This concept can be applied to the way taxes act on every financial transaction, starting when governments first spend their created money. If Income taxes are involved the rates can be very high. Up to 75% in France for example. On the other hand some transactions are tax free, (even in France!) and we have to consider a weighted average tax rate per transaction. If that average is 5% then it will take 14 transactions, per unit of issued currency, before half of it is returned to government and is therefore destroyed. Increase that to 7% and it becomes only 11 transactions. 10% takes 8 transactions, 20% takes just 5 transactions. 30% takes 3 transactions.

Providing the transactions keep occurring, governments will always get the same amount of revenue regardless of the level of taxes, so long as they are finite. Increasing taxes won’t therefore increase revenue in the way that may be initially supposed. Considerations by economists such as Arthur Laffer on what are the optimal level of taxes to maximise revenue can be seen to be unnecessary. Governments shouldn’t want all taxes to be optimised. Other, usually more social,  considerations should apply. For example, cigarettes could be optimally taxed to maximise revenue or they could be highly taxed to discourage smoking. The less than optimal tax which is then raised from sales of cigarettes leaves more money in the economy to enable extra transactions to take place. Those transactions then yield the extra revenue that may appear to have been lost.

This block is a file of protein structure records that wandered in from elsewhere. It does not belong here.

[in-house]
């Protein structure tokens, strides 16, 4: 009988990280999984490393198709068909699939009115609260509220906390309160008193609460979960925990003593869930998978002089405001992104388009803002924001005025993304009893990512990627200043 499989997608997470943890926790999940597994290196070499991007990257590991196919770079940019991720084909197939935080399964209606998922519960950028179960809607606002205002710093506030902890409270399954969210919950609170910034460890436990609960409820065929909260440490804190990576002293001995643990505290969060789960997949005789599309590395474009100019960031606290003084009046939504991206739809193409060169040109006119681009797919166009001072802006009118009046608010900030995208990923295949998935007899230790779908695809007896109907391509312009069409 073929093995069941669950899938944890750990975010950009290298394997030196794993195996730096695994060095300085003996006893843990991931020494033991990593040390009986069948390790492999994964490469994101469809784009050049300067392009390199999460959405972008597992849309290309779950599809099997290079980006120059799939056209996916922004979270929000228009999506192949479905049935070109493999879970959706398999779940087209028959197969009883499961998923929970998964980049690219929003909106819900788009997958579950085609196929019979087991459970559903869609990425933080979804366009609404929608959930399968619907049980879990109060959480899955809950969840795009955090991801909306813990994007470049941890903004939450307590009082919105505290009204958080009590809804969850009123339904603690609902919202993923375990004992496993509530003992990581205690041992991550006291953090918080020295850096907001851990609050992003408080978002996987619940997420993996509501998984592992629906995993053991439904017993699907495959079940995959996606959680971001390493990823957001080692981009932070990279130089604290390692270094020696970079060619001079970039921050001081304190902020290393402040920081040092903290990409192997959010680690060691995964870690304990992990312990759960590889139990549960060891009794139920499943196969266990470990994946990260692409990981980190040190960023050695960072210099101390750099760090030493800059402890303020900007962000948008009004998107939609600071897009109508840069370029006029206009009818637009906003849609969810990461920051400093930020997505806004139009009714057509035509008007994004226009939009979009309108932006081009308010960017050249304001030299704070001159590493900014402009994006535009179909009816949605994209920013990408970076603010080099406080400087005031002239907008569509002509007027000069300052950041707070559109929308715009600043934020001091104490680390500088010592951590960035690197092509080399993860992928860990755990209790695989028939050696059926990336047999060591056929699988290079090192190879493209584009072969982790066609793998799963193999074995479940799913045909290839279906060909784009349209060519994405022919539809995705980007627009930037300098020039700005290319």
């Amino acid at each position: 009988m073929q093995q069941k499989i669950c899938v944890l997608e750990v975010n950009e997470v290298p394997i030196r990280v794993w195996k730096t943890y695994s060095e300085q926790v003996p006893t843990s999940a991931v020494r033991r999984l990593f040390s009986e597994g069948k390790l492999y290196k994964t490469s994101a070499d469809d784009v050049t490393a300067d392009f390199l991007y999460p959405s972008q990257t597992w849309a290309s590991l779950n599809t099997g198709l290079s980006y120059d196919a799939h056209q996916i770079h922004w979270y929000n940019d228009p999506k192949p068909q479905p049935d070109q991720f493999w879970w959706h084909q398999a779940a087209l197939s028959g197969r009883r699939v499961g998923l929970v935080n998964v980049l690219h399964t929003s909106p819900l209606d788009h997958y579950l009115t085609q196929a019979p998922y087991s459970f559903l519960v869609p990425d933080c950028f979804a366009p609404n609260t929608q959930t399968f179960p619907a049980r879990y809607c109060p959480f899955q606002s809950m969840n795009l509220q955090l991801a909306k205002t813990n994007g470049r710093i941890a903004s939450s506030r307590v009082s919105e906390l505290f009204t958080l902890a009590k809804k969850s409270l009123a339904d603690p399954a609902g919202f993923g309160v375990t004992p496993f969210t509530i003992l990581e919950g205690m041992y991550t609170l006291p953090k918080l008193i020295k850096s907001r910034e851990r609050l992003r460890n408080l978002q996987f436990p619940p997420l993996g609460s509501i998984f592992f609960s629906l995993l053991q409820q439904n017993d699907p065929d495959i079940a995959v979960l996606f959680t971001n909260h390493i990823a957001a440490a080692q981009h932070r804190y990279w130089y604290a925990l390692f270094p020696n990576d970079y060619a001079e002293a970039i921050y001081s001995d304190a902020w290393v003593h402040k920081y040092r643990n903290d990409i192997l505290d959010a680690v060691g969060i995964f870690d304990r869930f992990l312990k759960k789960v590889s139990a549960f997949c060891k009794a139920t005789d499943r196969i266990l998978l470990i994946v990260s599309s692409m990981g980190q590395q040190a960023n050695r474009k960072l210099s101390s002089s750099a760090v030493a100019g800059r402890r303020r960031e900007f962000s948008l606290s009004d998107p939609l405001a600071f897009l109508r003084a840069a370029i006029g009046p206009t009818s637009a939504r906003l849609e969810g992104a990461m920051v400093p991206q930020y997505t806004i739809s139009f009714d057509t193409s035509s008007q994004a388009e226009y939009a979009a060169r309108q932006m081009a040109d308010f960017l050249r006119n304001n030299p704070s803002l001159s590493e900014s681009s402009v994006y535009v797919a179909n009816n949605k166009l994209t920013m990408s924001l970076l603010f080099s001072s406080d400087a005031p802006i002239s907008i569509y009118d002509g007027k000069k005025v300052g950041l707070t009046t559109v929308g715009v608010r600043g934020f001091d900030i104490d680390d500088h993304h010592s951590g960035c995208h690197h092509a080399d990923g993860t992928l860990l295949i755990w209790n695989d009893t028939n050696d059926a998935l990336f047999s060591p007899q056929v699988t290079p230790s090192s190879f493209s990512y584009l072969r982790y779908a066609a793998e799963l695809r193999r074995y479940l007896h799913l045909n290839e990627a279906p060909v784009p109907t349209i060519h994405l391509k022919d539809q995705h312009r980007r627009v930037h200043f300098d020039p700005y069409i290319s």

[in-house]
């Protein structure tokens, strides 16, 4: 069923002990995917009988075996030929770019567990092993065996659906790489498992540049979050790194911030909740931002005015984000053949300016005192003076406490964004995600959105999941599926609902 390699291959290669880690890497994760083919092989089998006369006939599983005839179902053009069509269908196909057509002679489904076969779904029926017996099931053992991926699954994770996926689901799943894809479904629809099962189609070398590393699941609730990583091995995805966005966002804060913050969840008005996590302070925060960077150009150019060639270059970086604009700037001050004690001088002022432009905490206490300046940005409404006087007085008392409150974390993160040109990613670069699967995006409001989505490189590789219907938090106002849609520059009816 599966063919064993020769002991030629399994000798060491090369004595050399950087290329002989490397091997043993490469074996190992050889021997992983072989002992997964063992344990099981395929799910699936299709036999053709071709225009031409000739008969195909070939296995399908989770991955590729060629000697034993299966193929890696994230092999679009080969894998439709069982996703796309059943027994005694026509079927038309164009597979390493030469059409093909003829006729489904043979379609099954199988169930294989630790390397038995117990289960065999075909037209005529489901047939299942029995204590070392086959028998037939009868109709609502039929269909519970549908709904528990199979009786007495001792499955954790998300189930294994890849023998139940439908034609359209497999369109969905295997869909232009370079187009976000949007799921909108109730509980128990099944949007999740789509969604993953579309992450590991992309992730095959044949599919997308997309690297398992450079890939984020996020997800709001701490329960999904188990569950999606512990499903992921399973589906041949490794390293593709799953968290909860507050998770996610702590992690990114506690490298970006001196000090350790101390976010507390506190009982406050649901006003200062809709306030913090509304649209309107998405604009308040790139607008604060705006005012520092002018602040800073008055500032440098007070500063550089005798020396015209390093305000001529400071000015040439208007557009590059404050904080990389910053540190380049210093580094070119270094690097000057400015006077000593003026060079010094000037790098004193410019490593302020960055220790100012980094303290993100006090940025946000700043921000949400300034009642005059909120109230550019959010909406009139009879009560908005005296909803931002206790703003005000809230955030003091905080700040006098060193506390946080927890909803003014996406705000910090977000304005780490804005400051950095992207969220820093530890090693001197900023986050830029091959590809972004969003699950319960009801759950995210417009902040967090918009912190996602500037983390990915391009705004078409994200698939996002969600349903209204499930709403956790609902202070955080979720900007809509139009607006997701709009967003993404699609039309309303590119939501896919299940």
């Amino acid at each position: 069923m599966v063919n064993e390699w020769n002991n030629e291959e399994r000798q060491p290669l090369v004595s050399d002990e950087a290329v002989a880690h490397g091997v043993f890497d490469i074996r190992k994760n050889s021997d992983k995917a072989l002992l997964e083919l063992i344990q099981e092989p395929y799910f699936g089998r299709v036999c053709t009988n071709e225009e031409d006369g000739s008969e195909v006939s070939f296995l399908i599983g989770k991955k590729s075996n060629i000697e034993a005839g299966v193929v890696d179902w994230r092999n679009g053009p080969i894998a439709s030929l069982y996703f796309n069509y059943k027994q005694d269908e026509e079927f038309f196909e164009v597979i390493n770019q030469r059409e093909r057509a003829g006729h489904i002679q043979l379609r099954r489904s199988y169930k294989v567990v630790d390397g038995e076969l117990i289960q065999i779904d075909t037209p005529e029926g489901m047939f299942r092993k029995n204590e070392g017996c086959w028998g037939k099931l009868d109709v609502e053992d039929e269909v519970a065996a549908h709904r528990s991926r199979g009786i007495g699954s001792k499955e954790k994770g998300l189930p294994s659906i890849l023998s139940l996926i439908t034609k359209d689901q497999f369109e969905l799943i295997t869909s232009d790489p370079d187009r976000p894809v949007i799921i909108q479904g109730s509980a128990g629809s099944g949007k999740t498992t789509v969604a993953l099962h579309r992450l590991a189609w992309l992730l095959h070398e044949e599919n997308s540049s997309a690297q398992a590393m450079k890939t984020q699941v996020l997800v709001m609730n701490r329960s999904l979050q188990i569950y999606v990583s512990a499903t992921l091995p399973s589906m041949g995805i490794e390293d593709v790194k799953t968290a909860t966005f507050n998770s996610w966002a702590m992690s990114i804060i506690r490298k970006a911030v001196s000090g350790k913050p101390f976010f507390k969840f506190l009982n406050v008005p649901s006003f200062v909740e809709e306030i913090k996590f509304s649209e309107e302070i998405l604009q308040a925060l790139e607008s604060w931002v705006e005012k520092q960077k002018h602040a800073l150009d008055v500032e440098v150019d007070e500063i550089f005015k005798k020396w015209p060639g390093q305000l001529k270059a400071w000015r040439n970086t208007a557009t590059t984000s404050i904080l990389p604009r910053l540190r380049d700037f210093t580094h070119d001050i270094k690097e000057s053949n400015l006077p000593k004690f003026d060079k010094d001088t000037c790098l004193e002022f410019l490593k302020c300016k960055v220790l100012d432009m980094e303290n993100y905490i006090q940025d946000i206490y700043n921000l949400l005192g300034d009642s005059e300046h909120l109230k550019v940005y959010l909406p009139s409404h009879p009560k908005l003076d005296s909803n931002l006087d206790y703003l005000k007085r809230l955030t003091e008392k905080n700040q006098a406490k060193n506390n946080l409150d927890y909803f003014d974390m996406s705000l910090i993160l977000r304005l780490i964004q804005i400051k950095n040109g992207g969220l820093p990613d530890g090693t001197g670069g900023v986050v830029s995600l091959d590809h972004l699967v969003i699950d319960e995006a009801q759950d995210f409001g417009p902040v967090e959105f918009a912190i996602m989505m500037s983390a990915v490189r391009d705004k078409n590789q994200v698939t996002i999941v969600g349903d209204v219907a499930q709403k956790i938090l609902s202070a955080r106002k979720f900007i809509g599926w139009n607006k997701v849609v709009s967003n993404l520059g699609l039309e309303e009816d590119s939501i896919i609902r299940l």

So, from a government’s perspective, increasing taxation, and/or reducing spending, should be associated with the need to reduce the amount of financial transactions which occur overall in the economy. If there are too many transactions, the real resources to support them may be insufficient and higher than acceptable levels of inflation will occur. Conversely, reducing taxes, and/or increasing spending, should be associated with the need to increase the number of transactions occurring, so increasing business activity and therefore reducing unemployment levels.

MMT is gaining followers!

John Kelly, who writes for the Australian Independent Media Network blog posted a couple of very good articles in the last week.